Here is part two of the Inns and Alehouses info I promised. I hope you enjoy it. Next week, Cynric’s first meeting with his sister, Ysane.
Alehouses [Part 2]
Last time we looked at the origin of inns in Anglo-Saxon England. Today, alehouses are the subject. These were owned and operated by alewives and were found in (almost) every town or village, no matter how small or poor. The Anglo-Saxons loved their drink and so did the Vikings and the Normans when they came. As usual, trouble would develop when men got to drinking too much, but it was pretty well dealt with by the local sheriff or, if necessary, by the alewife’s husband or sons. However, sometimes fights ended with blood spilled and dead bodies littering the floors.
While it was not common, some alehouses were known to allow traveling customers to stay overnight if no cumen-hus (inn-house) was available, especially if the weather was inclement or the individual got too drunk to be moved. The overriding Anglo-Saxon principal of hospitality to strangers, both by custom and by law required this, but in such a case, because alehouses were not meant to be lodgings, this was allowed at the discretion of the owner and the price was steep. One slept wherever there was a space available, without even pallets to lie upon. For an even higher price, the alewife and her husband might give up their pallets in their private bower, but most folk simply bedded down on the hard-packed clay floor in the main room after the trestle boards (tables) were taken up and stacked against the wall.
At one point in the reign of King Edgar (c. 970 AD), alehouses became so prevalent the king actually passed a law limiting the number of alehouses in a single village and created a “drinking measure” known as a “peg”, which governed how much drink a customer was allowed on any given night.
Then of course, there were those who had too much to drink and might or might not be left where they lay by the owner. Depending on how much the owner liked the customer, or if they were local and a friend or relative might eventually be expected to show up to claim them, the owner might simply throw them out the door to sleep where they landed on the ground.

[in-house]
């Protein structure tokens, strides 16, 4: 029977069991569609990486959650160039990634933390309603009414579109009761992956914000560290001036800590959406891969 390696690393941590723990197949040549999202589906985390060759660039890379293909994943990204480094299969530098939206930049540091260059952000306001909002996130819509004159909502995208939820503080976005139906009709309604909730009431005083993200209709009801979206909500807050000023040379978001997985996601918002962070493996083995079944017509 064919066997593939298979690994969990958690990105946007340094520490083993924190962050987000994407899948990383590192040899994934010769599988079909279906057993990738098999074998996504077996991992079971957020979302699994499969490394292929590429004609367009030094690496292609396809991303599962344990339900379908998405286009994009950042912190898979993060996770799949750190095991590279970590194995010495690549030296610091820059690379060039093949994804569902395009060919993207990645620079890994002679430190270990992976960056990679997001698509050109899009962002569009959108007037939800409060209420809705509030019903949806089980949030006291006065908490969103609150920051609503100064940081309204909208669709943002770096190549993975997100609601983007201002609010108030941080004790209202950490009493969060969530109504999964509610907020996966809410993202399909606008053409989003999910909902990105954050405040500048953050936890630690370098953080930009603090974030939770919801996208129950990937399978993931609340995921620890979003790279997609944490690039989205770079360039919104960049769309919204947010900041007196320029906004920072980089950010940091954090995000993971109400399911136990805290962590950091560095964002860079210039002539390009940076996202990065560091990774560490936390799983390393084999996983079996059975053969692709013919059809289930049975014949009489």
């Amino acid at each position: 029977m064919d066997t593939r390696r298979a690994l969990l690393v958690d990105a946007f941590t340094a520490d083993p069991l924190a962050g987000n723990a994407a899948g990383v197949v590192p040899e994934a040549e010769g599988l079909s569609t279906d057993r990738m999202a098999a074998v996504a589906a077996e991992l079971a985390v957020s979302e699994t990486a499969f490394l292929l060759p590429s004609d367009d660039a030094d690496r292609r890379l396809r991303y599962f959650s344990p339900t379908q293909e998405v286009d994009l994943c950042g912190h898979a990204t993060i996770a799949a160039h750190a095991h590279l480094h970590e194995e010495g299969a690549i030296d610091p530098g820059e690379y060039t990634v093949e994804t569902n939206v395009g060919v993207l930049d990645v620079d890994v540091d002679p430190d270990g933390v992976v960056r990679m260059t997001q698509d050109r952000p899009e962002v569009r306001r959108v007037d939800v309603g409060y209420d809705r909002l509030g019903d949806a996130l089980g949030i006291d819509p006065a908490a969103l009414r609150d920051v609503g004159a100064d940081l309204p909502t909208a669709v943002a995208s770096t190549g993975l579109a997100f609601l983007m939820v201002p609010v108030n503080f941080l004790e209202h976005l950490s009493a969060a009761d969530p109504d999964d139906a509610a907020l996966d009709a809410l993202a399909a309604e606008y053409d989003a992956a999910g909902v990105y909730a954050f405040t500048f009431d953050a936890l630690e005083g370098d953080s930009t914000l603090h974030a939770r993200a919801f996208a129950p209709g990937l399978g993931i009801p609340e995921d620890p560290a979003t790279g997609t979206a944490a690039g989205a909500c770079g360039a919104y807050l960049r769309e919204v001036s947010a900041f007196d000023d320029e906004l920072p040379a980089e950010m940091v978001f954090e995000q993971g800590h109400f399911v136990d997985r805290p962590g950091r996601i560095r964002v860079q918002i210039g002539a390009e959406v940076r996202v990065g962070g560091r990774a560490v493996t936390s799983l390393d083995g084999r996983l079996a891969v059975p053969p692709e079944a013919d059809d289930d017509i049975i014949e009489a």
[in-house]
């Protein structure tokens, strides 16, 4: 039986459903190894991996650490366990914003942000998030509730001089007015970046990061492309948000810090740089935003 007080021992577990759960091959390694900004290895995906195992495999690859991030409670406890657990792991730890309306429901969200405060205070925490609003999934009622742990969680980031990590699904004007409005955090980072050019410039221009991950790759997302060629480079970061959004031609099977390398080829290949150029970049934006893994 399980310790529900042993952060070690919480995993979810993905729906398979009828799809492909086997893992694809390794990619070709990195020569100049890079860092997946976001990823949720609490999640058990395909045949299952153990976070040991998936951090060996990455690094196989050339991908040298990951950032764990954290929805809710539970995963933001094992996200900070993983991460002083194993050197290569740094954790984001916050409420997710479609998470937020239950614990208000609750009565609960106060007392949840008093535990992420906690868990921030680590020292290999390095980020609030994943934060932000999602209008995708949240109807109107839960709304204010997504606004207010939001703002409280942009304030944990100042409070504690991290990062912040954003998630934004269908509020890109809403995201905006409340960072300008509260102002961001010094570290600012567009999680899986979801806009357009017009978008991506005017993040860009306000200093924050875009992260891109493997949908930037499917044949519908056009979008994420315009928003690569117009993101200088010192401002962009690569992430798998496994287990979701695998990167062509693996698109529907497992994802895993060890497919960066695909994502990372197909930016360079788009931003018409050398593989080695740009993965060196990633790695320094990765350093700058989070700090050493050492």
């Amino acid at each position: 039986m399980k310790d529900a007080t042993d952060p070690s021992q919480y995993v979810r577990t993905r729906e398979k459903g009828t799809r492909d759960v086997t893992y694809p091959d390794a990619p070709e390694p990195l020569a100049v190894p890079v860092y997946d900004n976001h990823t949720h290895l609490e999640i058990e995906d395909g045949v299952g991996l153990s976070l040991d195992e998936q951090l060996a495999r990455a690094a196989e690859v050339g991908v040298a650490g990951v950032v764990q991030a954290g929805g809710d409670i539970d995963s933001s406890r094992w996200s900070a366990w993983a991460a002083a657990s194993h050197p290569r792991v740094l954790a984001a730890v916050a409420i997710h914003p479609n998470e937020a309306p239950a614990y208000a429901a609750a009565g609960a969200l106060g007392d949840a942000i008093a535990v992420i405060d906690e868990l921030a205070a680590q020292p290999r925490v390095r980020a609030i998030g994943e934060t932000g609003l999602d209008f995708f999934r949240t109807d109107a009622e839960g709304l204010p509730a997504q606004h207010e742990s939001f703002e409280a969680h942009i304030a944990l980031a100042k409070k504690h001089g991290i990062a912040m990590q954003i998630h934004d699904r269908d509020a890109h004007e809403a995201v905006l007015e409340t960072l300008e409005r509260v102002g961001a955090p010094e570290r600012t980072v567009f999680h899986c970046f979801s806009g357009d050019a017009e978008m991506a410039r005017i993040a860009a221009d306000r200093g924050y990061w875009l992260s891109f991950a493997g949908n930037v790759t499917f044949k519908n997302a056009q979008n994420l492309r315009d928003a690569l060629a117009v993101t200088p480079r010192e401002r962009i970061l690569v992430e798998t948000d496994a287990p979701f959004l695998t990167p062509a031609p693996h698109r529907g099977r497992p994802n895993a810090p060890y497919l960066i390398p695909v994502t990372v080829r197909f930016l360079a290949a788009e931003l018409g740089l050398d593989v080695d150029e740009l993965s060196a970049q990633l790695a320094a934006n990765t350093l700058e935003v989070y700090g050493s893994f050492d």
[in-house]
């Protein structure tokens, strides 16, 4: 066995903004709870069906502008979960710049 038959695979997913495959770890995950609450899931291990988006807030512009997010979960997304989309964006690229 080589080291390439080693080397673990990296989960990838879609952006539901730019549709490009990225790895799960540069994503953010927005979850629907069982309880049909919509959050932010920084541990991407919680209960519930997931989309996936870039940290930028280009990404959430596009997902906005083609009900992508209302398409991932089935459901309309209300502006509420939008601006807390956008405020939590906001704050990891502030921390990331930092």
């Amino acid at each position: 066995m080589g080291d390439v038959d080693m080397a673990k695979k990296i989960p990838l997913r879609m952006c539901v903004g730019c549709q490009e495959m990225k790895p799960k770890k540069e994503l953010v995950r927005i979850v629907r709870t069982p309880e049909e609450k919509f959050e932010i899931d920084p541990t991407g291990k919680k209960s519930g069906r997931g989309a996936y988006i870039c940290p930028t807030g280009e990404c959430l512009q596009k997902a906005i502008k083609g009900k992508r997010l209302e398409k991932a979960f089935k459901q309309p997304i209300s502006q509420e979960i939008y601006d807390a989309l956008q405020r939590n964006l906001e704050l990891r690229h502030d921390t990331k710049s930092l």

An alehouse in Anglo-Saxon days was indicated by a sign outside the door on which was seen the image of a bush (indicating the grain by which ale was made; hops were not used to make drink until the 14th c. This new drink was named “beer”, though both the Anglo-Saxons and the Vikings had versions of beer and small-beers made without hops. These various drinks, along with cider, mead, water, et al, would also be available for consumption at the inns.
History of the British Empire: Advanced Class-Book, by William Francis Collier
Encyclopaedia of Antiquities and Elements of Archeology, Volume 1, by Thomas Dudley Fosbroke
The Oxford Companion To Beer, by Thomas Dudley Fosbroke
Summer is here, and I hope you are finding it a time of fun and relaxation, whether in or out of the sun!
In celebration of the upcoming release on July 31 of For Love of the Rose, Cynric’s story from Ballads of the Roses (Book Two), I’m sharing the cover again (I think it’s so very beautiful!)
…AND: For Love of the Rose should be available for pre-order any day now (waiting on Amazon!)
Also, I was excited (really!) to learn that in post-Conquest England, inns and alehouses were not the same thing (I thought they were). Over the next two weeks, I’ll be sharing the difference, since Cynric will be visiting both during his story.
Today inns and next week, alehouses.
Inns [Part 1]
The origin of the Anglo-Saxon alehouse, tavern and inn began during the occupation by the Romans and developed out of the idea of the Roman tabernæ, from which our word ‘tavern’ evolved. But when the Romans pulled out, most of these drinking establishments were destroyed by the incoming Angles, Saxons, and Jutes, and for nearly two hundred years, there were no “public” drinking houses in Britain. Drinking and carousing (considered honorable by Anglo-Saxons) were done in the mead-halls of the thegns (local lords), and guests were welcome.
In Anglo-Saxon hospitality, travelers might also show up at any man’s cottage and ask for shelter for the night. They were offered water to clean their hands and feet, and whatever food was available. For the first two days, these individuals were asked no questions, but on the third, the host would want to know more about them because by law, he became, on that day, responsible for their actions. Few people journeyed alone, because solitary travelers were looked upon in suspicion as possible outlaws.
Monasteries offered bread and water or ale to weary travelers, and depending on the order, made pallets (beds) available for overnight sleeping. Some orders charged for this service, though there were orders whose entire purpose was to freely serve others, though they accepted “donations”.
In the later Anglo-Saxon and early post-Conquest eras, the timeframe of my stories, inns were relatively uncommon (unlike the ubiquitous alehouse), but they could be found if one knew where to look or got lucky while they traveled. Definitely purposed for overnight ‘lodging’, they had stables for horses and carts and private ‘guest bowers’ for wealthy/noble travelers, while everyday folks slept in the ‘common’ room. Both food and entertainment were offered, the latter of which might take the form of the village scop, if the innkeeper was prosperous enough to afford him, or might simply be riddling and story-telling by the travelers themselves.